19. Marcus RA. Annual Reviews of Physical Chemistry. 1964;15:155–96.
20. Marcus RA, Sutin N. Biochimica et Biophysica Acta. 1985;811:265–322.
21. Cukier RI. Journal of Physical Chemistry. 1996;100:15428–43.
22. Cukier RI, Nocera DG. Annual Reviews of Physical Chemistry. 1998;49:337–69. [PubMed]
23. Cukier RI. Biochimica et Biophysica Acta-Bioenergetics. 2004;1655:37–44. [PubMed]
24. Hammes-Schiffer S. Accounts of Chemical Research. 2001;34:273–81. [PubMed]
25. Soudackov A, Hammes-Schiffer S. Journal of Chemical Physics. 2000;113:2385–96.
26. Soudackov A, Hammes-Schiffer S. Journal of Chemical Physics. 1999;111:4672–87.
27. Soudackov A, Hatcher E, Hammes-Schiffer S. Journal of Chemical Physics. 2005;122:014505.
28. Georgievskii Y, Stuchebrukhov AA. Journal of Chemical Physics. 2000;113:10438–50.
29. Mayer JM. Annual Review of Physical Chemistry. 2004;55:363–90. [PubMed]
30. Costentin C, Robert M, Saveant J-M. Journal of Electroanalytical Chemistry. 2006;588:197–206.
31. Skone JH, Soudackov AV, Hammes-Schiffer S. Journal of the American Chemical Society. 2006;128:16655. [PubMed]
32. Carra C, Iordanova N, Hammes-Schiffer S. Journal of the American Chemical Society. 2003;125:10429–36. [PubMed]
33. Hammes-Schiffer S, Iordanova N. Biochimica et Biophysica Acta-Bioenergetics. 2004;1655:29–36. [PubMed]
34. Hatcher E, Soudackov AV, Hammes-Schiffer S. Journal of the American Chemical Society. 2004;126:5763–75. [PubMed]
35. Hatcher E, Soudackov AV, Hammes-Schiffer S. Journal of the American Chemical Society. 2007;129:187–96. [PubMed]
36. Costentin C, Robert M, Saveant J-M. Journal of the American Chemical Society. 2007;129:5870–79. [PubMed]
37. Ishikita H, Soudackov AV, Hammes-Schiffer S. Journal of the American Chemical Society. 2007 (in press)
38. Hatcher E, Soudackov A, Hammes-Schiffer S. Chemical Physics. 2005;319:93–100.
39. Hatcher E, Soudackov A, Hammes-Schiffer S. Journal of Physical Chemistry B. 2005;109:18565–74. [PubMed]
40. Borgis D, Lee S, Hynes JT. Chemical Physics Letters. 1989;162:19–26.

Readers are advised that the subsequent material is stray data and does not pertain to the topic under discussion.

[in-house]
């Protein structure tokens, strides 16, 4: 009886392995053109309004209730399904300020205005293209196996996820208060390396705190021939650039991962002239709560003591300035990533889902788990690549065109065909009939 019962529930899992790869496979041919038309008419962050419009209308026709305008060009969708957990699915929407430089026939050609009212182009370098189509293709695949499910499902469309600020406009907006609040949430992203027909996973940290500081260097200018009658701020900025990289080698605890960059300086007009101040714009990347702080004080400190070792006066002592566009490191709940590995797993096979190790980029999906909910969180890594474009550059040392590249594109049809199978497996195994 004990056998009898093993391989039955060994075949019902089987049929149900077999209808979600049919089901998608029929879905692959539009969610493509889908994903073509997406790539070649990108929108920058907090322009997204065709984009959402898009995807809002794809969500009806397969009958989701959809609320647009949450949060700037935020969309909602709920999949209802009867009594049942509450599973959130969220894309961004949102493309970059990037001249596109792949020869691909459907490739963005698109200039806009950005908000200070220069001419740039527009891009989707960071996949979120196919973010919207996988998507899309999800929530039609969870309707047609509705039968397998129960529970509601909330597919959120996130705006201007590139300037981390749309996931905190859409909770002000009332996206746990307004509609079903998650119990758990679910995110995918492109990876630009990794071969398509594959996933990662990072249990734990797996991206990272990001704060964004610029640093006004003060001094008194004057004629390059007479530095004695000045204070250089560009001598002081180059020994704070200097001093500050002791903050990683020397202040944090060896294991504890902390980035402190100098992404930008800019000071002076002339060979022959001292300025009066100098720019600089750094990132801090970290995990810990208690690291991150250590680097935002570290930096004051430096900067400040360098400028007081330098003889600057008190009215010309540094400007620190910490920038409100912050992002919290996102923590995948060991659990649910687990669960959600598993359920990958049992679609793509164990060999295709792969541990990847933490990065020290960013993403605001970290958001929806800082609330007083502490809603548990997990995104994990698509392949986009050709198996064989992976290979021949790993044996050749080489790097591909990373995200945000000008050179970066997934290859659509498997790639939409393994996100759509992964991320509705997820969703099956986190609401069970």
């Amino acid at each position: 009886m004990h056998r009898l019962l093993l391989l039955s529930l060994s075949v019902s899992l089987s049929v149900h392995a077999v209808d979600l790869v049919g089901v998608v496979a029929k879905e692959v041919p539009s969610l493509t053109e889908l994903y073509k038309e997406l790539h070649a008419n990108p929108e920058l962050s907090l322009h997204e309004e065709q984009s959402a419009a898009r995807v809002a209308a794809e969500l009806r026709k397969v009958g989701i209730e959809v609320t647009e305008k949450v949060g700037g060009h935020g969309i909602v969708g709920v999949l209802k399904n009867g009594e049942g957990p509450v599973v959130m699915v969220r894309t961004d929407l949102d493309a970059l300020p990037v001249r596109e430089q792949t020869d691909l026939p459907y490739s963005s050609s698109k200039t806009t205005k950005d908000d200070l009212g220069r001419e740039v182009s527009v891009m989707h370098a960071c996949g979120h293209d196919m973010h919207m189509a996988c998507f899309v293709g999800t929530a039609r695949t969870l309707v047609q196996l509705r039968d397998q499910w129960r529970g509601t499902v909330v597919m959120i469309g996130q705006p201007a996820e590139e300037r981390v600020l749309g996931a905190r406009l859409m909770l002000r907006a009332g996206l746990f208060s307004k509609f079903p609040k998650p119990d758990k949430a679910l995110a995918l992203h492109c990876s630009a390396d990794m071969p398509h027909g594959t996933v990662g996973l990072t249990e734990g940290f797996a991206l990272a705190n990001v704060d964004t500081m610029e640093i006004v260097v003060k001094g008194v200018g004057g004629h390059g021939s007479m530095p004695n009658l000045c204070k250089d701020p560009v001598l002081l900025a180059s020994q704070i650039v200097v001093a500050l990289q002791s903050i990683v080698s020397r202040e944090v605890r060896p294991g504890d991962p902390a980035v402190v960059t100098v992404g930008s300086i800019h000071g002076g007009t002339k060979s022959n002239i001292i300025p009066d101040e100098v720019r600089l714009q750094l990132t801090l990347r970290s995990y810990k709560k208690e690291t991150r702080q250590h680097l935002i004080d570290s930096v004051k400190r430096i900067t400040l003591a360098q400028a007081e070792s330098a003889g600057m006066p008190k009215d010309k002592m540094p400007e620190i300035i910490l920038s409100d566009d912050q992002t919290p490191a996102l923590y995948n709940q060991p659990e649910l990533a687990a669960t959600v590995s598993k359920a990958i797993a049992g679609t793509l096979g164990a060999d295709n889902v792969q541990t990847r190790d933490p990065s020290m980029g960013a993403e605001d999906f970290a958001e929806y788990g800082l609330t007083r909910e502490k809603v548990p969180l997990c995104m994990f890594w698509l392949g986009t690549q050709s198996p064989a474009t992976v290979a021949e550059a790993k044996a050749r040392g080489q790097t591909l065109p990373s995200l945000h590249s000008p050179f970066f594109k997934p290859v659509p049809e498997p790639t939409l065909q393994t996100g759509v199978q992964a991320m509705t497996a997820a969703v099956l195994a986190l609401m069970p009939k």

41. Borgis D, Hynes JT. Journal of Chemical Physics. 1991;94:3619–28.
42. Suarez A, Silbey R. Journal of Chemical Physics. 1991;94:4809–16.
43. Trakhtenberg LI, Klochikhin VL, Pshezhetsky SY. Chemical Physics. 1982;69:121–34.
44. Kiefer PM, Hynes JT. Solid State Ionics. 2004;168:219–24.
45. Kiefer PM, Hynes JT. Journal of Physical Chemistry A. 2004;108:11793–808.
46. Kuznetsov AM, Ulstrup J. Canadian Journal of Chemistry. 1999;77:1085–96.
47. Knapp MJ, Klinman JP. European Journal of Biochemistry. 2002;269:3113–21. [PubMed]
48. Knapp MJ, Rickert KW, Klinman JP. Journal of the American Chemical Society. 2002;124:3865–74. [PubMed]
49. Vorotyntsev MA, Dogonadze RR, Kuznetsov AM. Dokl Akad Nauk SSSR. 1973;209:1135.
50. Fain B. Theory of Rate Processes in Condensed Media. Springer; New York: 1980.
51. Webb SP, Iordanov T, Hammes-Schiffer S. Journal of Chemical Physics. 2002;117:4106–18.
52. Skone JH, Pak MV, Hammes-Schiffer S. Journal of Chemical Physics. 2005;123:134108. [PubMed]
53. Ludlow MK, Skone JH, Hammes-Schiffer S. Journal of Physical Chemistry B. 2007 (submitted)
54. Reece SY, Nocera DG. personal communication.
55. Alev-Behmoaras T, Toulme JJ, Helene C. Photochemistry and Photobiology. 1979;30:533–39.
56. Reece SY, Seyedsayamdost MR, Stubbe J, Nocera DG. Journal of the American Chemical Society. 2006;128:13654–55. [PubMed]
57. Hays A-MA, Vassiliev IR, Golbeck JH, Debus RJ. Biochemistry. 1998;37:11352–65. [PubMed]
58. Hays A-MA, Vassiliev IR, Golbeck JH, Debus RJ. Biochemistry. 1999;38:11851–65. [PubMed]
59. Mayer JM, Hrovat DA, Thomas JL, Borden WT. Journal of the American Chemical Society. 2002;124:11142–47. [PubMed]
60. Glickman MH, Klinman JP. Biochemistry. 1995;34:14077–92. [PubMed]
61. Rickert KW, Klinman JP. Biochemistry. 1999;38:12218–28. [PubMed]
62. Lehnert N, Solomon EI. J Biol Inorg Chem. 2003;8:294–305. [PubMed]
63. Kuznetsov AM, Ulstrup J. Canadian Journal of Chemistry. 1999;77:1085–96.
64. Tresadern G, McNamara JP, Mohr M, Wang H, Burton NA, Hillier IH. Chemical Physics Letters. 2002;358:489–94.
65. Olsson MHM, Siegbahn PEM, Warshel A. Journal of the American Chemical Society. 2004;126:2820–28. [PubMed]
66. Olsson MHM, Siegbahn PEM, Warshel A. Journal of Biological Inorganic Chemistry. 2004;9:96–99. [PubMed]
67. Siebrand W, Smedarchina Z. Journal of Physical Chemistry B. 2004;108:4185–95.
68. Borowski T, Krol M, Chruszcz M, Broclawik E. Journal of Physical Chemistry B. 2001;105:12212–20.
69. Borowski T, Broclawik E. Journal of Physical Chemistry B. 2003;107:4639–46.
70. Tejero I, Eriksson LA, Gonzalez-Lafont A, Marquet J, Lluch JM. Journal of Physical Chemistry B. 2004;108:13831–38.